'The question of title to these properties has not been gone into by the learned Court below on the assumption perhaps that this question did not materially affect the claim for a permanent injunction which was to be decreed or refused on a finding as to whether the plaintiff was in possession of the suit lands or the defendants were in possession of them as the Shridhan heirs of P. Akkamma.'
Then again, there is another passage in paragraph 6 of his judgment where the learned Subordinate Judge in arriving at his conclusion observed as follows:
'Lastly 1 would say that the plaintiff has failed to prove not only her title to the suit lands but also her exclusive possession thereof for which she is not entitled to the relief prayed for in the suits.'
The learned Counsel on behalf of the petitioners mainly relied on this paragraph, among other passages, in the judgment. It is true that this passage has not been happily worded and admits of the construction that the learned Counsel sought to give it before me. But considering the judgment as a whole in the context of the learned Additional Munsif's judgment which was appealed from, I have no doubt that the question of title was not decided by the learned Additional Munsif and I am also satisfied that the Subordinate Judge in appeal had no occasion to, and in fact, did not, go into the question of title.
8. The learned Counsel appearing for the petitioners relied on certain decisions of the Calcutta High Court in support of his contention. In Taritbarani v. Basumati Devi, AIR 1925 Cal 985 (A) Mukherji J. held that:
'In order that a decision in a previous suit on an issue should operate as res judicata it is not necessary that the decision of the issue should have been the basis of the decree.'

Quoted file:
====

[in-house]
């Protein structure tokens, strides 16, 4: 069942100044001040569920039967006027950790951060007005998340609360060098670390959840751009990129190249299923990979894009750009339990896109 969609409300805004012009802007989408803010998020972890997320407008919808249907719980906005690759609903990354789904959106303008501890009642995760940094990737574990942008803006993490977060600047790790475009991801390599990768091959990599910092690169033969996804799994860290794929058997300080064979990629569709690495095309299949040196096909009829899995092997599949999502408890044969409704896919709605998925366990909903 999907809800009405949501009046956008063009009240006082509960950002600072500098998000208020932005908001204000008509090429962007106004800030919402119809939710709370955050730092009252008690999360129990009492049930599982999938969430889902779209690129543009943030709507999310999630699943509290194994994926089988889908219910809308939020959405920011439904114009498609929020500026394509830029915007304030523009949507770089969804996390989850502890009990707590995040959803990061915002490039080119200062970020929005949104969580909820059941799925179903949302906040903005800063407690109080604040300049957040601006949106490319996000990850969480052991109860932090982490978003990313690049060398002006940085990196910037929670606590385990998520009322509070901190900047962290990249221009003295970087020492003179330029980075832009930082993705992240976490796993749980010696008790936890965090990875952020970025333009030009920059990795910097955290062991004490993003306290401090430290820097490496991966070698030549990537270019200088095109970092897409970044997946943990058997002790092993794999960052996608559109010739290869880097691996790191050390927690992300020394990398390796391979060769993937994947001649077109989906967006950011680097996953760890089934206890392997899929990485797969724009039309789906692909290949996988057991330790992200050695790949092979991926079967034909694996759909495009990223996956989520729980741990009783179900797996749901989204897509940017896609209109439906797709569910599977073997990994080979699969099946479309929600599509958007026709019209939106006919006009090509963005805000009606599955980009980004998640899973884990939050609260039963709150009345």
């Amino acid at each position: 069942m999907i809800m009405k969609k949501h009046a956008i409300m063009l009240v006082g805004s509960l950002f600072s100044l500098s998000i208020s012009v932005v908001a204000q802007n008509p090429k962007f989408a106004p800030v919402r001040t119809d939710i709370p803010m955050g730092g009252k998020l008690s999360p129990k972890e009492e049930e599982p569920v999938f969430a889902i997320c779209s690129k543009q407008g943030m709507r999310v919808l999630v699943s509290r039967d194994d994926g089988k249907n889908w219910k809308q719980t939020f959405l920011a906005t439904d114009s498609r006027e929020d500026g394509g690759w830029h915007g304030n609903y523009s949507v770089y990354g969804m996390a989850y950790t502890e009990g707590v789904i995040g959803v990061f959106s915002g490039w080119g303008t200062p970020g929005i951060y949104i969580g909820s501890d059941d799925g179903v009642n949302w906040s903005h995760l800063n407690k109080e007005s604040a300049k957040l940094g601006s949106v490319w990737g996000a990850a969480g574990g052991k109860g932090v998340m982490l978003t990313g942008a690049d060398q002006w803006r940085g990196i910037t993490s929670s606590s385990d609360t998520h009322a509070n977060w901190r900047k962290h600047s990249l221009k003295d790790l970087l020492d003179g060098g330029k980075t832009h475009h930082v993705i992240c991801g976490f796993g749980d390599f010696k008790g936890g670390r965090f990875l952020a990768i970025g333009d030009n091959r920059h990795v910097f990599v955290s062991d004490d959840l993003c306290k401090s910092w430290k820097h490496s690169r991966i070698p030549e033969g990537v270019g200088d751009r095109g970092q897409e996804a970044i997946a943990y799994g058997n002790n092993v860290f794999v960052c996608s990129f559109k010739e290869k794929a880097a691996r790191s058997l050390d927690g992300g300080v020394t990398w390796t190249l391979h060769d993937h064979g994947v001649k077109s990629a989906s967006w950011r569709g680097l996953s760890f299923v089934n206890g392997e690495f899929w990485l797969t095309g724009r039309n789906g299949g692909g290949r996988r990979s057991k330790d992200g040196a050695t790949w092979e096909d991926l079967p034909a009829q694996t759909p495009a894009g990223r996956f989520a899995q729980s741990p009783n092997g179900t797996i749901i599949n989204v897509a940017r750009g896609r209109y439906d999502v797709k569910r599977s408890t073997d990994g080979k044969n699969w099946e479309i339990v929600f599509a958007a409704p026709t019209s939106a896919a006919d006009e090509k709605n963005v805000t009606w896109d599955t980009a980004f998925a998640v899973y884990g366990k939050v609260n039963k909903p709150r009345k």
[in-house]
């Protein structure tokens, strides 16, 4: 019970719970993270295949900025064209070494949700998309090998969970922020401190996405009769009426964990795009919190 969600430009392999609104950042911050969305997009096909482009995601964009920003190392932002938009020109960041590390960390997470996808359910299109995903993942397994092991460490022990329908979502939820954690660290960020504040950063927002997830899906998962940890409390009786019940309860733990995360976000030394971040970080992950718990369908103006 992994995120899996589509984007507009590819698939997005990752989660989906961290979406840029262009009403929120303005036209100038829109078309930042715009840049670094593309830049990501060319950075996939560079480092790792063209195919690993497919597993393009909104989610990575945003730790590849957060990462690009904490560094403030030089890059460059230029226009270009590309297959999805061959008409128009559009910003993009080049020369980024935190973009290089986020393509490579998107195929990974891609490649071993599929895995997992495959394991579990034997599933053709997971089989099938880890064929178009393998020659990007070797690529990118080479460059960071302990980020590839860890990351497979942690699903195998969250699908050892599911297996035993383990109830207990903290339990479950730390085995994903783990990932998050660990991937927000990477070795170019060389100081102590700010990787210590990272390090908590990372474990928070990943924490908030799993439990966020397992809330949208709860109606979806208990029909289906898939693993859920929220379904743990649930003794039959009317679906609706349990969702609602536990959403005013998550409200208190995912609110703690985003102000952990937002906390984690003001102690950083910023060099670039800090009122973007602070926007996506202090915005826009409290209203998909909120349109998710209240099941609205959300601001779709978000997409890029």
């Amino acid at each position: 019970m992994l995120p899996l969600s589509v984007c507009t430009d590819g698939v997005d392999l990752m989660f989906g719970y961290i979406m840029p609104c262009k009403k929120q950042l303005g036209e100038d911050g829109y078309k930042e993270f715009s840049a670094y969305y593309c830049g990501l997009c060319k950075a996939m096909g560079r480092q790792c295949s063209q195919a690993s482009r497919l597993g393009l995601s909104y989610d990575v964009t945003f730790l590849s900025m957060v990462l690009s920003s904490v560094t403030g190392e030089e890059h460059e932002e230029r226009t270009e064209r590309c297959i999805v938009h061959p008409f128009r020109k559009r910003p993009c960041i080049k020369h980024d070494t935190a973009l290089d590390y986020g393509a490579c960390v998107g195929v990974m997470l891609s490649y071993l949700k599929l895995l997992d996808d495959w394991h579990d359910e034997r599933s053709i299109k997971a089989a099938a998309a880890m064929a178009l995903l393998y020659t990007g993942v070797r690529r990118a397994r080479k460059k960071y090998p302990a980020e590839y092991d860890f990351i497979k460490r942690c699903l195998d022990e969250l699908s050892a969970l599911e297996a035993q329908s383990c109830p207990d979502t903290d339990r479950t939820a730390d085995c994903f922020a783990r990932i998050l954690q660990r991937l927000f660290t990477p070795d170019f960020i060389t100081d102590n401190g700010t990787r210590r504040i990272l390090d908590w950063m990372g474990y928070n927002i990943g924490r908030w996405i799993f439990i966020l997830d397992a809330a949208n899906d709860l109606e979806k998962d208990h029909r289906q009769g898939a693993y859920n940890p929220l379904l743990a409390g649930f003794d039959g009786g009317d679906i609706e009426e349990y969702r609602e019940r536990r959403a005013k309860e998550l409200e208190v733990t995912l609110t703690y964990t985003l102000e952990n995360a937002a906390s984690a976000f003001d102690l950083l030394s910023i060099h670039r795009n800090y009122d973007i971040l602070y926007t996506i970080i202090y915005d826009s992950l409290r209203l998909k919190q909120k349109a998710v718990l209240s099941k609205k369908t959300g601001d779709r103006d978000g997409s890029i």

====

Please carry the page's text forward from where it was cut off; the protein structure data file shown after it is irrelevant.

The facts of that case, as I have considered, are different from those of the present case. It is not in any event an authority for the proposition that if there are more than one issue raised in a suit and the finding is on any particular issue and not on other issues, then such decision would be res judicata in the subsequently instituted suit.
9. In Hafia Mohammad v. Swarup Chand AIR 1942 Cal 1 at p. 2 (B) it was held that:
'Where several issues have been framed, the decision 011 each issue which supports the ultimate decision in the case must be regarded as res judicata between the parties to the suit.'
At p. 14 of the judgment in the last mentioned case, the Court referred to an earlier Calcutta decision in Gopal Jew Thakur v. Radha Binode Mondai 41 Cal LJ 396: (AIR 1925 Cal 996) (C) where a matter was only 'incidentally' decided in a suit; such decision was held not to operate as res judicata, It appears to me that this case does not help the petitioners because it would appear that on principle this case rather supports the opposite party's case than the petitioners' case in the present application.
10. In course of the hearing of the revision petition, I asked for the pleadings in both the suits. But unfortunately the plaint in the first instituted suit could not be made available to me by either side. But from the judgment and alsoother relevant documents on, the records before me I could ascertain the scope and nature of the first instituted suit, at least so far as it was necessary for me in the present application. The pleadings in the second suit, however, were made available to me.
11. Having regard to the facts as stated above, I am satisfied that the judgment of the Subordinate in the 1st instituted suit cannot operate as res judicata.
12. In this view of the matter I uphold thedecision of the learned Munsif and dismiss therevision petition but without costs.